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…to be continued…

 

- At time of posting in Ambergris Caye, it was 24 °C - Humidity: 88% | Wind Speed: 5km/hr | Cloud Cover: few clouds

 

“My God, It’s Full Of Stars.”

“My God, It’s Full Of Stars.”

 

A picture worth (a trillion) stars:

 

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More on this picture — and another with a shooting star — in the rest of this entry…

Although I came for the sunrise above Tikal’s famous Mayan ruins, it’s afternoon light is no less impressive.

It’s been pretty much straightforward since our last update: we arrived in Flores, took a 10am 1.5 hr shuttle bus to Tikal’s parking lot, and started our day among the jungle and ruins.

 

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The only really tough decision you have to make is whether or not to stay overnight back in Flores or within the Tikal grounds itself. If you choose the (pricier) latter, you have the only chance at seeing Tikal by sunrise (But that’s for tomorrow’s entry). Once you buy your ticket at the booth (around 150 Quetzales which is close to $20 USD), be prepared for a small hike before you actually get to see some temples. But before arriving there, make sure you stop and admire some nature along the way. Of all the Mayan ruins, Tikal is possibly the only one actually still covered by a real jungle.

 

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And then from  a dense blanket of nature, you suddenly notice a hint of temples peeking through the jungle. Come at the right time in the afternoon and you may be lucky enough to be the only person to play among these sacred grounds. And for a moment it may seem as if you’re the first spelunker, rediscovering a set of ancient ruins before the rest of the world finds out. Congratulations, Indiana Jones. You made it to Tikal.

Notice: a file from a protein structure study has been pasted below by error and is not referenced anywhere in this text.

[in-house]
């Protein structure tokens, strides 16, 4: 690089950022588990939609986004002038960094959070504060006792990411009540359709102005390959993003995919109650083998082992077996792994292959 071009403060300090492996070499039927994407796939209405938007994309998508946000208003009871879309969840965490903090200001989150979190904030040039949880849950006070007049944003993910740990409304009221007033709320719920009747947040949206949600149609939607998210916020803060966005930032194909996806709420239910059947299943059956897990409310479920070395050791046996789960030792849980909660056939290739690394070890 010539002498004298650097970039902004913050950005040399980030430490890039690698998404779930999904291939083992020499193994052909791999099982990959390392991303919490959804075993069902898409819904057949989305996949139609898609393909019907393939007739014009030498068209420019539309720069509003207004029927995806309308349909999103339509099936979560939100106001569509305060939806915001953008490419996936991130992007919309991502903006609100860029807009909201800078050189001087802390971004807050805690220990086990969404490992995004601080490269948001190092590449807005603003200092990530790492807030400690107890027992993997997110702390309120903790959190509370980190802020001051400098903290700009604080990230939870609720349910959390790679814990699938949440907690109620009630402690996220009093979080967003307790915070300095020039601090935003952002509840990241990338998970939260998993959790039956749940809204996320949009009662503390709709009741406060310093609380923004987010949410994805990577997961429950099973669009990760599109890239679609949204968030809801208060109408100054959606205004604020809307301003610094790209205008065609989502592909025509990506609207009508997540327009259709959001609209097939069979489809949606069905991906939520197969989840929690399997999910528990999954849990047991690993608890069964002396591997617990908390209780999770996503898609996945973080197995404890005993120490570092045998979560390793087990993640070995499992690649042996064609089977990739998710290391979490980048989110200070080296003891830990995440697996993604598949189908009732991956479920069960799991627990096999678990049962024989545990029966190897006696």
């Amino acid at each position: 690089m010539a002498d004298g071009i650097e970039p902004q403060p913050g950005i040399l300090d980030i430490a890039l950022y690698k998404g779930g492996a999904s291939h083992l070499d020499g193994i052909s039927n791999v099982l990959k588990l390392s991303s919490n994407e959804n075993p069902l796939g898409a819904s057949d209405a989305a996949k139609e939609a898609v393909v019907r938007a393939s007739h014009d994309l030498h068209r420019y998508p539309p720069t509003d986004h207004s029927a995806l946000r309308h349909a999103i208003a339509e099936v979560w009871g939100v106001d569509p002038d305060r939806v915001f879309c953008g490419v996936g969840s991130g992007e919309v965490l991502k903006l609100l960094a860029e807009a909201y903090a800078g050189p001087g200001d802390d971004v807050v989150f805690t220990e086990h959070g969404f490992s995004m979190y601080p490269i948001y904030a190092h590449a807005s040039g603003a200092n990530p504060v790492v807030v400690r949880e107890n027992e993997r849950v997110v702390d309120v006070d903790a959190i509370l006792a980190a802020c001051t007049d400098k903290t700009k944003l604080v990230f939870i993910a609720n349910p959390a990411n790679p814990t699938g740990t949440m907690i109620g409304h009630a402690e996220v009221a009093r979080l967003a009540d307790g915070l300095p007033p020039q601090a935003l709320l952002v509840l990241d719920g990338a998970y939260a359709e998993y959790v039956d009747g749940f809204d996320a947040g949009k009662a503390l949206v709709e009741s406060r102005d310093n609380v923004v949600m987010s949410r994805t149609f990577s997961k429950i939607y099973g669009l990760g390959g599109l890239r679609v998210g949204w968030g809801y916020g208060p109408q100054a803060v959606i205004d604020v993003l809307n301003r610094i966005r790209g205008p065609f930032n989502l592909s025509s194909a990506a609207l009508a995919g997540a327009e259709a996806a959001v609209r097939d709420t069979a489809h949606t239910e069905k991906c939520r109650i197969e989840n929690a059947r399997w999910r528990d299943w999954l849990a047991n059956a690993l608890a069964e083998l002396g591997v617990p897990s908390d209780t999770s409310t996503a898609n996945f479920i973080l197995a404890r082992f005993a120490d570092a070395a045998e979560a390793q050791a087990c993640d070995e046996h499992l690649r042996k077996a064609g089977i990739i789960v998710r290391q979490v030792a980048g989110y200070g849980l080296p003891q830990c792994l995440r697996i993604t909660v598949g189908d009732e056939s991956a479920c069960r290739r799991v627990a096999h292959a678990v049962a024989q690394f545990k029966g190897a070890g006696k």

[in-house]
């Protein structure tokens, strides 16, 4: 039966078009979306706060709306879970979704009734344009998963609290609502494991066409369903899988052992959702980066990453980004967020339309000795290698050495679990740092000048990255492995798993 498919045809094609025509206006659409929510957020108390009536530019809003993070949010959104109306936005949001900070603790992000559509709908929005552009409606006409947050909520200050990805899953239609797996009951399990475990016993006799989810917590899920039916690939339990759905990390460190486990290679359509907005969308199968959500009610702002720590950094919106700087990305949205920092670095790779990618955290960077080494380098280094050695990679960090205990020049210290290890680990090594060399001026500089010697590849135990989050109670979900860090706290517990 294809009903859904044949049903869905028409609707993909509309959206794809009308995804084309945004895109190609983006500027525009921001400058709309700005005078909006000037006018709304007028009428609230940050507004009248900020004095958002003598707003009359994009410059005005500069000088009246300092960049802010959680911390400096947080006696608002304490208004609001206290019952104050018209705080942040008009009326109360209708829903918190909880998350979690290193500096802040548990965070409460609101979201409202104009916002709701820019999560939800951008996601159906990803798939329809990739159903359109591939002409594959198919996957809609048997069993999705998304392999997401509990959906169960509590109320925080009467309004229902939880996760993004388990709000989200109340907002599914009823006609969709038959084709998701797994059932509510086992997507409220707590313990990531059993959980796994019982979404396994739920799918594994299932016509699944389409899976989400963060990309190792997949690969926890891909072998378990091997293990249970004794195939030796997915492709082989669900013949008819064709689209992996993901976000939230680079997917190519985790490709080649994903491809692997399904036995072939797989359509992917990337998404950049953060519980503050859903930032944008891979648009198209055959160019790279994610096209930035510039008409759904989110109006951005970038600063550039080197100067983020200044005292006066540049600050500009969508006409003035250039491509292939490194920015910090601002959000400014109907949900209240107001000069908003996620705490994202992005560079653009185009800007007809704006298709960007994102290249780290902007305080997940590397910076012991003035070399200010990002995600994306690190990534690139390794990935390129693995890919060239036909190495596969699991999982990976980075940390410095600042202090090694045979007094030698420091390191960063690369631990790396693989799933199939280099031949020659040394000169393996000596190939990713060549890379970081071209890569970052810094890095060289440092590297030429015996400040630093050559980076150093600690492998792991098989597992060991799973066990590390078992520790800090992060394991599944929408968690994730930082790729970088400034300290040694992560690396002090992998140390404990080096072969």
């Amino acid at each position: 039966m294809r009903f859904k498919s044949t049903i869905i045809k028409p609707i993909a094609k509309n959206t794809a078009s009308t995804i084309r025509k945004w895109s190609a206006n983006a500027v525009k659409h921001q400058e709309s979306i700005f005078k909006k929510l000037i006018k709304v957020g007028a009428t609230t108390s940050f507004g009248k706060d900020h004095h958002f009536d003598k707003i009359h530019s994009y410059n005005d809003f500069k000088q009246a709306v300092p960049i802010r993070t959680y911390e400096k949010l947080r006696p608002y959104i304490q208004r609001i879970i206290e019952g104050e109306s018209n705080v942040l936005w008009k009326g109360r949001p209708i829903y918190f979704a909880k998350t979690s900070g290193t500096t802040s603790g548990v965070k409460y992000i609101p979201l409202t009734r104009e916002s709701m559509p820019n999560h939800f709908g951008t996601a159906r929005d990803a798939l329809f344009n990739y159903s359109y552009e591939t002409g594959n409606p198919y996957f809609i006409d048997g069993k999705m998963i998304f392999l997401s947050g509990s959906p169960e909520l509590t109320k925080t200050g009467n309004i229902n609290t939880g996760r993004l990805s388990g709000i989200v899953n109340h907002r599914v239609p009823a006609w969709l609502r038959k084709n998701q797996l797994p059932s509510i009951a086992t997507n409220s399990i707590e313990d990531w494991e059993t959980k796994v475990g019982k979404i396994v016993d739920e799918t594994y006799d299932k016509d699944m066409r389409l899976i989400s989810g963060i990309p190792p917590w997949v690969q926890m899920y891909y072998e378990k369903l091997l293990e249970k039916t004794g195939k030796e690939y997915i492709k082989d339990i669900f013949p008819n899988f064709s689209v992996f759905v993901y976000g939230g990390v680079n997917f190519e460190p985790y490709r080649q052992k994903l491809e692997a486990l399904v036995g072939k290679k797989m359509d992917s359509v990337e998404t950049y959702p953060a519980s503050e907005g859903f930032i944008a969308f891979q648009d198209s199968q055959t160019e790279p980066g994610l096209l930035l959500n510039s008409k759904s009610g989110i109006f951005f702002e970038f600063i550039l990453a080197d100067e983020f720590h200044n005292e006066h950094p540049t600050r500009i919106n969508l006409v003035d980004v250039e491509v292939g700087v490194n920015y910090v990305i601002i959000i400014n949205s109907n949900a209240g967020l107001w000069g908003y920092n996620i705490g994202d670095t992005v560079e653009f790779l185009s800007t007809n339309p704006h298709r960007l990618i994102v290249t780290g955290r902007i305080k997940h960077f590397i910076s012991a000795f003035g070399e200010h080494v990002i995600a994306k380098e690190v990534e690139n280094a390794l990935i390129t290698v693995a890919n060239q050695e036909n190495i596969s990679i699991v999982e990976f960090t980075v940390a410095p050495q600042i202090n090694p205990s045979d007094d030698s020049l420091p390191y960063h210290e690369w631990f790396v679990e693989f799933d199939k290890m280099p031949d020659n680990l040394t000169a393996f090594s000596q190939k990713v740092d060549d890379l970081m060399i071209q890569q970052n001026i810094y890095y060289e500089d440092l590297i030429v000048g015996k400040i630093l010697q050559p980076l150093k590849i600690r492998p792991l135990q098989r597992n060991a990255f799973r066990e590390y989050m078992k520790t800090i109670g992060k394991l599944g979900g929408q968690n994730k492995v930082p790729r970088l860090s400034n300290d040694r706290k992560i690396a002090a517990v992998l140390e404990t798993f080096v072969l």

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Tikal just got served.

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To see all of Tikal, you need at least 4-5 hours in covering at least 10km of trails. We elected to explore Tikal in the late afternoon as that afforded us the pleasure of having the whole place to ourselves as well as catching the sunset in time.

 

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The ultimate showstopper, however, was to be able to also be out and about in the darkness of night…

 

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Do you see the shooting star around the top right corner?

 

Can’t end an entry better than this.

EDIT (5min later): Yes I can. I managed to publish this entry about 30 seconds before they’re about shut off all the electricity and hot water within a 5 mile radius of this park (they take this nature conservation bit seriously!)…15 seconds left…boo-yah!

 

- At time of posting in Tikal, it was 25 °C - Humidity: 88% | Wind Speed: 5km/hr | Cloud Cover: few clouds

 

“My God, It’s Full Of Stars.”

From Antigua To Tikal

 

Antigua, a UNESCO World Heritage city rich with history (and foreign tourists), is known for many things. From its defining pastel facades to quaint cobblestone streets to the fact that it survived everything from wars to natural disasters, Antigua has come a long way to become Guatemala’s premier global hotspot.

Don’t have a lot of time here? Start with Parque Central to get a feel for the city life, and then head west towards Iglesia y Convento de la Recollecion,  a massive church built sometime between 1701 and 1708 that was destroyed in an earthquake in 1778. Rather than rebuilding, the good people of Antigua reconverted it to its  current day manifestation as a tourist attraction (30 quetzal entry fee, 20 if you have a student ID).

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Antigua just got served.

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Stone ruins scattered like forgotten jewels of time...